A wanna-be rock star mashes through chords he can barely play while singing notes unknown to humankind as you sit, patiently waiting your turn to perform. Many of us have been there.
There’s an open mike in my town that I’ve been to a few times. It’s on a night when I teach so I only attend a couple of times a year when I get some cancellations, and I go to promote my music lessons. I first went a few years ago. The evening was packed with beginners staring at their music while lurching through cover tunes. There were a few gems, of course, like the awesome guitarist who always chooses fun songs or the singalongs presented by one of the hosts. Even without my pesky work hours it wouldn’t be enough to keep me coming back.
Recently I had some time off and made my way to that open mike. Something happened. The performers got better. No longer were they strangers waiting for their turn to play. They became a supportive community. There was still the guy who croaked his way through songs, starting in one key and ending in another, however, everyone knows him and happily sings along. There’s the professional musician who comes because it’s fun to play songs he can’t do in his usual show. A young woman with a high pretty voice is always great to hear. One of the musicians is a multi-instrumentalist who’s almost the house band because he sits in with so many people. I asked him to play drums on my song “Drive All Night” even though he’d never heard it before. He rocked it. He wasn’t even thrown off by that one measure of 2/4 in the middle of 4/4.
That got me thinking about open mikes. Maybe you’ll find a great community like I did. Here are a few guidelines:
- Google “open mike” and your town.
- Notice the rules. Some require you to sign up before arriving, some have a first-come-first-play policy, some have a lottery.
- Note the time restrictions. If the limit is 10 minutes, don’t do “American Pie” with an extended spoken intro. Long stories about your ex, your dog, or your new guitar only eat through your time and might bore the crowd.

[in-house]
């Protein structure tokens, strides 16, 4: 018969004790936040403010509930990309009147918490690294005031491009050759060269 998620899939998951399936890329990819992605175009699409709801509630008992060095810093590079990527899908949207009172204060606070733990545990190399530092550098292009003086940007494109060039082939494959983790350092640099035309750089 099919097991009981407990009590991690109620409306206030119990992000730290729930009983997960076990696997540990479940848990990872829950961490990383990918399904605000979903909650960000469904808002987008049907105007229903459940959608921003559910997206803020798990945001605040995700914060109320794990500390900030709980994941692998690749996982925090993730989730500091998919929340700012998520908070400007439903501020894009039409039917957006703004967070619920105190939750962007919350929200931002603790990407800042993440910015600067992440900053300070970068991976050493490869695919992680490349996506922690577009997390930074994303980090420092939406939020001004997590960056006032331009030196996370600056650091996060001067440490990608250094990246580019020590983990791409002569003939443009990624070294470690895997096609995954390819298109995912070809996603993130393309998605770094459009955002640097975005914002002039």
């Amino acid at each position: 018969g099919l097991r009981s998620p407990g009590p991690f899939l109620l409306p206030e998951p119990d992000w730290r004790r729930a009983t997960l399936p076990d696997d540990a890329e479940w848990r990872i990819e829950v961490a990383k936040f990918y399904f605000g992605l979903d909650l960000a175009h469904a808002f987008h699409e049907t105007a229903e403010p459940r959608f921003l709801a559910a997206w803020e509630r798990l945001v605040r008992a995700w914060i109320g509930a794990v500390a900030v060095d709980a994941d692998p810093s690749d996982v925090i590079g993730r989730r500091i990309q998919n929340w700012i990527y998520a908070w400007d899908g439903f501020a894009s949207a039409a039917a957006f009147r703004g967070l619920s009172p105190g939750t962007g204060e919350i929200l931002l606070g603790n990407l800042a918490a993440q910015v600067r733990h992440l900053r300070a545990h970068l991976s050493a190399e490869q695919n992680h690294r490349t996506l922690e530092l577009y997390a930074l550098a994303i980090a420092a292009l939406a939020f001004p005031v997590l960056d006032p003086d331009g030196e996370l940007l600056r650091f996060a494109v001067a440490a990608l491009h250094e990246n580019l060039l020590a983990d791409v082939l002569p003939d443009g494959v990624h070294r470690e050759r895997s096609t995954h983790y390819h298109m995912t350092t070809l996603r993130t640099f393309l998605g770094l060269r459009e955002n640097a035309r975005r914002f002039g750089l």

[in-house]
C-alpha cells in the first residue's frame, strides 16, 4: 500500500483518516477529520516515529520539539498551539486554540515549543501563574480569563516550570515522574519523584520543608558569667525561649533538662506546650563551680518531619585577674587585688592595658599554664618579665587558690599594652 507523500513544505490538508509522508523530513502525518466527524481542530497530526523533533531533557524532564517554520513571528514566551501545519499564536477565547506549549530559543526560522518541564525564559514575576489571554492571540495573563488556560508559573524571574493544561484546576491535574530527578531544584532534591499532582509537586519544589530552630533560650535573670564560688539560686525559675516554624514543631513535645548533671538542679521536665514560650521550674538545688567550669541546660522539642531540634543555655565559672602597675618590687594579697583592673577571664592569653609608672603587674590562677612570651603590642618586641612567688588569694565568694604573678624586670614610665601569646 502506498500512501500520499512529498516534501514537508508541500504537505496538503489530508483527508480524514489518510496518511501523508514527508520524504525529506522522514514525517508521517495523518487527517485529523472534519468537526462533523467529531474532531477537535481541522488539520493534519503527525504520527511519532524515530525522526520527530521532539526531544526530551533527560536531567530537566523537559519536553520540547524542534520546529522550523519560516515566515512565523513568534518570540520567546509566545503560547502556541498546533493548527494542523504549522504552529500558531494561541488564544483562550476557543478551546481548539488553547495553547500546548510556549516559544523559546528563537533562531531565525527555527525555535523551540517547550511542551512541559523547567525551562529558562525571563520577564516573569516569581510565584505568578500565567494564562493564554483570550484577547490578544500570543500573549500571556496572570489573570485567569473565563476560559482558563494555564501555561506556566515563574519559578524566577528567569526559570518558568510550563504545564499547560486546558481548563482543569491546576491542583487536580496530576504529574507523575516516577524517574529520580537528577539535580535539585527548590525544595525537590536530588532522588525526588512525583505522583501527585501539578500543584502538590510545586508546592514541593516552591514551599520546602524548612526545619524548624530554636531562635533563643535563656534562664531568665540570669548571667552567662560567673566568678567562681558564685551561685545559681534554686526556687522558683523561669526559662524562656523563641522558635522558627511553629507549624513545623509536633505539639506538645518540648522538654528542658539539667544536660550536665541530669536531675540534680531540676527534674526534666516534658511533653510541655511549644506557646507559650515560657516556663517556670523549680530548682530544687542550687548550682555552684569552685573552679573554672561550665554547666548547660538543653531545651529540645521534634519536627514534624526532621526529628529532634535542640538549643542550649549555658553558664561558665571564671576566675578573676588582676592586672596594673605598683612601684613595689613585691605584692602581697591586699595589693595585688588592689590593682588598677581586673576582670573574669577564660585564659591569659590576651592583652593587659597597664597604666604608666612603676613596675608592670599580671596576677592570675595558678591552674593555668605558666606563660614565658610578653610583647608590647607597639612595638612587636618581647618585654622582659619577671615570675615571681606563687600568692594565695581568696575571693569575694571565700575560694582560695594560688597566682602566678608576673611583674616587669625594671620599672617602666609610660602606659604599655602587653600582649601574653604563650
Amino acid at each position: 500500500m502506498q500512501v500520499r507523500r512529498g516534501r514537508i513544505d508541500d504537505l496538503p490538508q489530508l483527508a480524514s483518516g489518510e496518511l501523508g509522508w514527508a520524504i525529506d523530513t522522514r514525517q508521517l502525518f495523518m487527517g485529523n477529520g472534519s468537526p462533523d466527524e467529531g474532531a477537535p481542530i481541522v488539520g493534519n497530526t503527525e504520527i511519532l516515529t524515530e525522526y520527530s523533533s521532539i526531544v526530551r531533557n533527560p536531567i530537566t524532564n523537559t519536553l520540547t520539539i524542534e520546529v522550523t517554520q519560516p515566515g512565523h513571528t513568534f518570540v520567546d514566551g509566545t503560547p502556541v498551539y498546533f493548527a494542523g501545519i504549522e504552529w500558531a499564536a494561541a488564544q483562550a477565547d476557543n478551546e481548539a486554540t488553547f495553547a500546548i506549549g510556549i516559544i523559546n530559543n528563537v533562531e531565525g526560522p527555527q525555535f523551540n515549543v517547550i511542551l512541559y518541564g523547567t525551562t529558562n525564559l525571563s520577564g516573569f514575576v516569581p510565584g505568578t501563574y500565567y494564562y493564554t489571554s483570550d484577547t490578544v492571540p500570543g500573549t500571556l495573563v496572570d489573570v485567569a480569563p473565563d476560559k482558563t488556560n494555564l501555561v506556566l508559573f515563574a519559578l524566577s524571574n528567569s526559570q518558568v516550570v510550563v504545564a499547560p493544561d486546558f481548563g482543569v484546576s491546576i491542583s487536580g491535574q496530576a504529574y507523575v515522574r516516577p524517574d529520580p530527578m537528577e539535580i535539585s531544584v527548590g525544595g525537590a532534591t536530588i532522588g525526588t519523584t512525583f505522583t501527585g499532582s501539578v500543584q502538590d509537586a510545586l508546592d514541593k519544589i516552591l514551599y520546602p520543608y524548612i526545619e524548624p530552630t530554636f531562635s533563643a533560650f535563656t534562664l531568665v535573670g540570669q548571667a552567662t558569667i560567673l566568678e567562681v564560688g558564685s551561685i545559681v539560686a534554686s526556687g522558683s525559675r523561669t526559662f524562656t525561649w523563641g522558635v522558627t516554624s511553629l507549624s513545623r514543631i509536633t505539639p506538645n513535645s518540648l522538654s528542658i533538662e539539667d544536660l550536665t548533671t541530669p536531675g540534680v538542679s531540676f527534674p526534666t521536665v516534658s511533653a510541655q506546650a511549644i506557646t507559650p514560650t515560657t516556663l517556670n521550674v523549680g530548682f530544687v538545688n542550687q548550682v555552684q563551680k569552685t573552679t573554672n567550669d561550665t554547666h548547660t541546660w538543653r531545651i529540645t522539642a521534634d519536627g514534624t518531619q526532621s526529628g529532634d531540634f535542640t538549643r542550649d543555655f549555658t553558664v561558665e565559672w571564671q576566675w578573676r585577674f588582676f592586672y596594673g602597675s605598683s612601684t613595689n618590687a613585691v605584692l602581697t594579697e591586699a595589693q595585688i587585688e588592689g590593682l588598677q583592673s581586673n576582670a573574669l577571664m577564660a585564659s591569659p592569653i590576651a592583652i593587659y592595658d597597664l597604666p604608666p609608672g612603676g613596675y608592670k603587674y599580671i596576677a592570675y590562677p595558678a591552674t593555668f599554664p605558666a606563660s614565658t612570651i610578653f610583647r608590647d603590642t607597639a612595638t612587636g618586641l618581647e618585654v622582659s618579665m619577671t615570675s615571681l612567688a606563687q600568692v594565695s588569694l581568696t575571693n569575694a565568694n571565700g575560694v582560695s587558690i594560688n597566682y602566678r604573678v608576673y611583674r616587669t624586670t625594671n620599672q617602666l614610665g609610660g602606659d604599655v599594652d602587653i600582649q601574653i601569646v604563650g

- Tune your instrument before getting up to play. If you’ve only got 10 minutes you don’t want to spend 5 wrestling with that stubborn D string.
- Memorize your music. If your head isn’t stuck in a piece of music, you’ll be able to see your audience and better connect with them.
- Be clear about your sound needs. The sound technician has a hard job. Besides, you never want to piss them off because they always know where the “suck” knob is.
- Don’t leave right after you play. The other musicians need an audience, too.
- Pay attention to the other performers. Offer respect and you’ll get it when it’s your turn.
- Invite singers. Is there a part of your song with a repeating line in a key that most people can sing? Or is it a well-known cover song? Invite the audience to sing with you.
- Invite a side player. Take a chance and ask a regular if he or she would like to join you. I’ve had a really fun time on stage with musicians I’ve never met before.
- Practice. This is a great place to practice an intro, that new guitar solo or to try out a new original song.
- Make note of the other performers. What are they doing right? Maybe you can incorporate that into your performance.
- Don’t offer feedback unless you’re asked for it. Clapping is all that’s required.
- If one open mike isn’t flipping your switch, try another one. They cater to different crowds and performers.
- Go more than once. You might find a great community too.
Here I am singing “Drive All Night.” It’s on my album of the same name. Buy it here
Want guitar, ukulele or mandolin lessons? I teach via Skype and in my studio in Ottawa, Canada. Contact me here.
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